In order to compensate for variations in optical collection efficiency, a scanner may suitably employ a reference signal obtained by scanning an object chosen to generate a signal that can be used for signal normalization. The object may suitably be a white or gray screen near the point at which scan lines emerge from the scanner window. The signal obtained by scanning actual objects may therefore be a normalized signal expressed in terms of the reference signal. If the reference signal is expressed as R(Δt), the normalized signal may be expressed as Si N(Δt)=Si(Δt)/R(Δt). If desired, the reference signal may be measured under a controlled environment and stored within the time-space module 604. If a difference signal is used, it is normalized in the same way.
FIG. 7 illustrates a process 700 of image estimation according to an aspect of the present invention. At step 702, a scanner is activated to produce a scan pattern comprising a sequence of scan beams emerging from a scan window and sweeping over a path. At step 704, timing information is collected when a scan beam crosses a synchronization label, suitably over two or more consecutive scan cycles. Each time the scan beam crosses the synchronization label, a characteristic signal is produced and the time at which the signal occurs can be noted. Receiving two consecutive synchronization signals and noting the time at which each of them occurs allows accurate computation of a spinner used to produce a scan pattern. At step 706, whenever an object is brought within range of one or more scan beams making up the scan pattern so that one or more scan beams strikes the object, reflections from the scan beams reentering the scan window are collected to produce a scanner signal, suitably comprising a DC-coupled signal. The scanner signal may suitably be normalized or converted to a difference signal in order to remove the effects of ambient conditions or to increase the usefulness of the signal. Simultaneously, the DC-coupled signal is filtered to produce a filtered signal used for decoding a bar code.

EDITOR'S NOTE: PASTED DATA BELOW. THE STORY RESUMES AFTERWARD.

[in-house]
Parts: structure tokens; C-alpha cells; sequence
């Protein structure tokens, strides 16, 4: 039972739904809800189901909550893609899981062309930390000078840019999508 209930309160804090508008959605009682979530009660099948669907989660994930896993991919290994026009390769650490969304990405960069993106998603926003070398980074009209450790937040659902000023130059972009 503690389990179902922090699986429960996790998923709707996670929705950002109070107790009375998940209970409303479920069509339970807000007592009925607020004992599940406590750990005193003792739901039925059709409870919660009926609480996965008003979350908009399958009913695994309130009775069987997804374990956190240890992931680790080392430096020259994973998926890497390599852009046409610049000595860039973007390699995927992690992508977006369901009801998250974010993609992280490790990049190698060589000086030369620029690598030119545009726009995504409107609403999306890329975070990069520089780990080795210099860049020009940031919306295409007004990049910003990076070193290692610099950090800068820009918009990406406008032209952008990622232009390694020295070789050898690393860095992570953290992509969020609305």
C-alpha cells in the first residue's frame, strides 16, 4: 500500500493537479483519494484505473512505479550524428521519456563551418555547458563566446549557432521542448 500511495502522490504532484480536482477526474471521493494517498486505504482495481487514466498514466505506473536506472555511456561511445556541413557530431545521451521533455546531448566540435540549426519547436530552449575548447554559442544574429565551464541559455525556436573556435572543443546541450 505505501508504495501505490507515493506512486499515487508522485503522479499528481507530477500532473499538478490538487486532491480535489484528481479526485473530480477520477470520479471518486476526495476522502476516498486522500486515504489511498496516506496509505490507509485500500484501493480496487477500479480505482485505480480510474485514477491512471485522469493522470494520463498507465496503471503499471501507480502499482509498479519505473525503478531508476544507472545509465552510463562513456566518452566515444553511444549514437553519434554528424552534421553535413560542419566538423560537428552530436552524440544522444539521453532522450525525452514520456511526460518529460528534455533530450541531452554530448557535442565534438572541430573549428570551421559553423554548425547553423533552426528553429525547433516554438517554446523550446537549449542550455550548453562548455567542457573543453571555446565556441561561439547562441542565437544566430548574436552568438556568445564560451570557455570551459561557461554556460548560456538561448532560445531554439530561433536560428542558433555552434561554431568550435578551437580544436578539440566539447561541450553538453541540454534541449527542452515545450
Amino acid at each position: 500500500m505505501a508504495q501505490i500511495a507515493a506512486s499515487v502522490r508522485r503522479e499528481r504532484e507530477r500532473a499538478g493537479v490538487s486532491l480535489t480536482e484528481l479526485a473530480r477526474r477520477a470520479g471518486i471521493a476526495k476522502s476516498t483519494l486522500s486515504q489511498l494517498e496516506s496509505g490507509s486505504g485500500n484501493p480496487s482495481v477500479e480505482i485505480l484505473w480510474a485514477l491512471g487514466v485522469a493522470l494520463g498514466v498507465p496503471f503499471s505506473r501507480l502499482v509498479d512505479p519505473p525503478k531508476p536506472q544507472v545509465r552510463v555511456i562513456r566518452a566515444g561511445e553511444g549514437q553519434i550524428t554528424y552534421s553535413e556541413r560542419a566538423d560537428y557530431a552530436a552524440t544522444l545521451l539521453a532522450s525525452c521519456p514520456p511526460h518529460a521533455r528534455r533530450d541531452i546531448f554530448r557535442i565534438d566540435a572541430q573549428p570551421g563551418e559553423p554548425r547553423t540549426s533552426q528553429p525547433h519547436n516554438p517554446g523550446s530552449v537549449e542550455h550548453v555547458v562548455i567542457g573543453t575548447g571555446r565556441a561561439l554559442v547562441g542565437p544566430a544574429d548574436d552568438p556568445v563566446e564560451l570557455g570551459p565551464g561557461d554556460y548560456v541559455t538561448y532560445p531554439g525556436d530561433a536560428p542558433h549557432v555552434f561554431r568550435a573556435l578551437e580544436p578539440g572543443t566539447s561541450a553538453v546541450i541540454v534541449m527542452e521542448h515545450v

At step 708, the DC-coupled signal produced by each reflection is compared to a hit/no hit criterion to determine if and at what times a particular scan beam strikes the object. Whenever the comparison of the DC-coupled signal with the hit/no hit criterion shows that the object is struck by a scan beam, the time at which the object is struck is noted. At step 710, the angular position or range of angular positions of each scan beam striking the object is computed from the time information noted at step 708. At step 712, the angular position information for the scan beams is used to estimate imaging information about the object, such as the size, shape and position of the object, as well as any movement of the object.
While the present invention is disclosed in the context of a presently preferred embodiment, it will be recognized that a wide variety of implementations may be employed by persons of ordinary skill in the art consistent with the above discussion and the claims which follow below.
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|U.S. Classification||235/462.14, 235/462.25|
|Cooperative Classification||G06K7/10851, G06K7/10584|
|European Classification||G06K7/10S9D, G06K7/10S2B4|
|Oct 4, 2002||AS||Assignment|
Owner name: NCR CORPORATION, OHIO
Free format text: ASSIGNMENT OF ASSIGNORS INTEREST;ASSIGNOR:GU, YEMING;REEL/FRAME:013375/0020
Effective date: 20020925
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|Nov 4, 2010||FPAY||Fee payment|
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|Jan 15, 2014||AS||Assignment|
Owner name: JPMORGAN CHASE BANK, N.A., AS ADMINISTRATIVE AGENT
Free format text: SECURITY AGREEMENT;ASSIGNORS:NCR CORPORATION;NCR INTERNATIONAL, INC.;REEL/FRAME:032034/0010
Effective date: 20140106